It is done with the use of a plumbing fork or plumb bob.
First of all, the pointed end of the plumbing fork is kept on the paper while the other end is attached with a plumb bob.
Then, the board is continuously moved until the bob hangs exactly over the peg of the station.
b. Levelling:
Levelling is done to ensure that the drawing board remains exactly parallel to the ground surface.
It can be done by adopting one of the following methods:
i. Application of ball and socket arrangement.
ii. Tilting of the board ordinarily.
iii. Adjusting the legs of the tripod.
c. Orientation:
Orientation may be defined as the process of keeping the position of the board parallel at every survey stations.
Since the plane table survey requires moving of the plane table from one survey station to another, it must be oriented properly.
The new station has to be kept parallel to the previous station else the plotted lines may not exactly represent the survey lines on the field.
There are two methods of orientation that are commonly adopted. They are described as follows:
i. Orientation by Back Sighting
In this method of orientation, the survey line previously drawn from a previous survey station is redrawn from the new station. This is done to ensure that the line drawn on the new station superposes the line drawn on the previous station. It is a very reliable method of orientation.
ii. Orientation by Magnetic Needle
Orientation by the magnetic needle is adopted when bisection of previously drawn line from the new station is not feasible. Due to the variation of the magnetic needle, this method is not very reliable.
6. Methods of Plane Table Surveying
Most commonly four methods of plane table surveying are practised.
These methods are described briefly below:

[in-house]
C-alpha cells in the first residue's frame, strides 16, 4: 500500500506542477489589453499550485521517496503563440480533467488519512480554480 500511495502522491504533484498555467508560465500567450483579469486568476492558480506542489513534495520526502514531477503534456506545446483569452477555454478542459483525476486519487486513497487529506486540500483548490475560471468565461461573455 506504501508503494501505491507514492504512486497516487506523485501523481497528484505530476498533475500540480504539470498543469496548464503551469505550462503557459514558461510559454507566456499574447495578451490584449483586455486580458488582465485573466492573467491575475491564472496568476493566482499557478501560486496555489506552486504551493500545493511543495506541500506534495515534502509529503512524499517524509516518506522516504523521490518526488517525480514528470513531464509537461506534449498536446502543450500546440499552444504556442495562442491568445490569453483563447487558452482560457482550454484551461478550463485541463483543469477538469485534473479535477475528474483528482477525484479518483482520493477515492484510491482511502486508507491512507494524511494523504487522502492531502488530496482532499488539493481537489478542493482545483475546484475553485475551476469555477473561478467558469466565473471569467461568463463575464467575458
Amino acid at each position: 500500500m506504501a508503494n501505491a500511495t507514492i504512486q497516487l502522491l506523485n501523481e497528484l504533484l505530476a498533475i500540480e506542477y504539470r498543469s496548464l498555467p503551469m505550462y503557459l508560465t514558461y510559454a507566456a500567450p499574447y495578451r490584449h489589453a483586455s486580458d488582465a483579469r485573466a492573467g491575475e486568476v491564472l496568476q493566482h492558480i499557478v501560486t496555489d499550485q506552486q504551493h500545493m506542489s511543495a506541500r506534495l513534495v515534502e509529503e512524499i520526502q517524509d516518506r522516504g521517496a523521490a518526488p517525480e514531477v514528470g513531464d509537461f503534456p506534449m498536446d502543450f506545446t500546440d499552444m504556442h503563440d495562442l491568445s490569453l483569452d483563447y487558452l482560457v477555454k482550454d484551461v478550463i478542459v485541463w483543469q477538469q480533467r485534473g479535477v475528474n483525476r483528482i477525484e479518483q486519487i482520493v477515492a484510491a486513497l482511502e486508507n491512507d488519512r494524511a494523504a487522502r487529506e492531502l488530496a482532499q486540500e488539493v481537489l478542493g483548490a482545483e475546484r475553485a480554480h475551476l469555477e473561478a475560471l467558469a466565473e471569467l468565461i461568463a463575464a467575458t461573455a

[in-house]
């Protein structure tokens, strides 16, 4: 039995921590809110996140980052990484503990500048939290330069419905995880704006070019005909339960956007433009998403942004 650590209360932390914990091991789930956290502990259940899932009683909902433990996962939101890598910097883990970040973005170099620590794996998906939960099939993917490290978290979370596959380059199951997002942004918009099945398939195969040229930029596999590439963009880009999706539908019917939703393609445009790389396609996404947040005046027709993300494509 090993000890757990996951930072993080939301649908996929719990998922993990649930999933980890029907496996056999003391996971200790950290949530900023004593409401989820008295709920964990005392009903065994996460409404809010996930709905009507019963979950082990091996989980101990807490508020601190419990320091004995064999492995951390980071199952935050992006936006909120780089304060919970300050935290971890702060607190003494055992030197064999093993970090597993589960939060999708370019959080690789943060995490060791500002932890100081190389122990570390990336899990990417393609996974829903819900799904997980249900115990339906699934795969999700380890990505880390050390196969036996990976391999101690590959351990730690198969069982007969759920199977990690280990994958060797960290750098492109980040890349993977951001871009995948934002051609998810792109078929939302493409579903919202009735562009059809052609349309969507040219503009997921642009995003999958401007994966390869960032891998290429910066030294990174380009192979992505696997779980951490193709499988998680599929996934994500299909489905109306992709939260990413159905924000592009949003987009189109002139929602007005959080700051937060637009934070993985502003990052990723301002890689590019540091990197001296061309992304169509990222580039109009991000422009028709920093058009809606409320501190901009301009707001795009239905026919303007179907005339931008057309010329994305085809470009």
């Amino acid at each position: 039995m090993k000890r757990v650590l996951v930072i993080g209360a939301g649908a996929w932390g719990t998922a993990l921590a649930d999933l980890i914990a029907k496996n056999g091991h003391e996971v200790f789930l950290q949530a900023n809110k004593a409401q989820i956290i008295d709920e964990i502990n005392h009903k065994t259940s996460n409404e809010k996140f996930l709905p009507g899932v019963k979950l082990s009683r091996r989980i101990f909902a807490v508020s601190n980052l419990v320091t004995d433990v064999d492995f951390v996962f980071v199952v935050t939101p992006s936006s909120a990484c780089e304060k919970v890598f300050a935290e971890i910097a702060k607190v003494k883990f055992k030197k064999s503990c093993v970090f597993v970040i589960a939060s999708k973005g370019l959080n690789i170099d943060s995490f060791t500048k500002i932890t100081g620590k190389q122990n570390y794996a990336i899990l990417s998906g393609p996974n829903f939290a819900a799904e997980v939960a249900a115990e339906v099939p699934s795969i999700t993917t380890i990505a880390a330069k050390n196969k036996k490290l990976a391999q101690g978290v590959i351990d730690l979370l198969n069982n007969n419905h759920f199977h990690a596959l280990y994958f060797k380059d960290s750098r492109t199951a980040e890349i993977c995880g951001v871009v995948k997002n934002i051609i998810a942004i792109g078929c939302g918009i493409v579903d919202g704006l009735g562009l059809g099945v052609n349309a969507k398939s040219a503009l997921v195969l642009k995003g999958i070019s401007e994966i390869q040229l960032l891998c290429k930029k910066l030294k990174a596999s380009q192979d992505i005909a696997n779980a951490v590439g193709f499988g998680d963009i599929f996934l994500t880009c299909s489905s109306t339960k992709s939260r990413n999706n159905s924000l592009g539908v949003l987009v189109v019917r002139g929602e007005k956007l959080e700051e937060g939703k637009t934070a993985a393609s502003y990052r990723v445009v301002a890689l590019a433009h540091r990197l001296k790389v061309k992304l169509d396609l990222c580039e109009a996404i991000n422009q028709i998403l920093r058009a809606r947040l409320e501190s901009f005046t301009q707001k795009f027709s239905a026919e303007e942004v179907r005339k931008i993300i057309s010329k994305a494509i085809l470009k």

i. Radiation
In this method, a point is selected and the entire survey is carried out regarding the selected point.
As shown in the figure below, one point O is first selected then from this point O other points namely A, B, C, D and E are sighted using an alidade.
Then, the points a, b, c, d and e are respectively located and sighted.
Figure: Radiation Method
ii. Intersection
Intersection method is most desirable in the mountainous or broken rough surface where the distances cannot be measured physically.
This method employs locating a point by plotting two rays from two known stations.
Let us consider the two known stations are P and Q.
Firstly, the plane table is set at one station, say P. Then, Q, A and B are sighted and lines are plotted.
Similarly, the table is set at next station Q and the stations P, A and B are sighted and lines are plotted. Thus, the intersection point of rays A and B is the required location of the point.
Figure: Intersection Method
iii. Traversing
Traversing method is adopted for running the survey lines between stations that have been previously fixed by other methods of survey.
It is similar to compass surveying.
It includes the following series of steps:
1. Firstly, the plane table is fixed at one station(say A) as shown in the figure below.
2. From this station, another station (say B) is sighted and the distance AB is measured.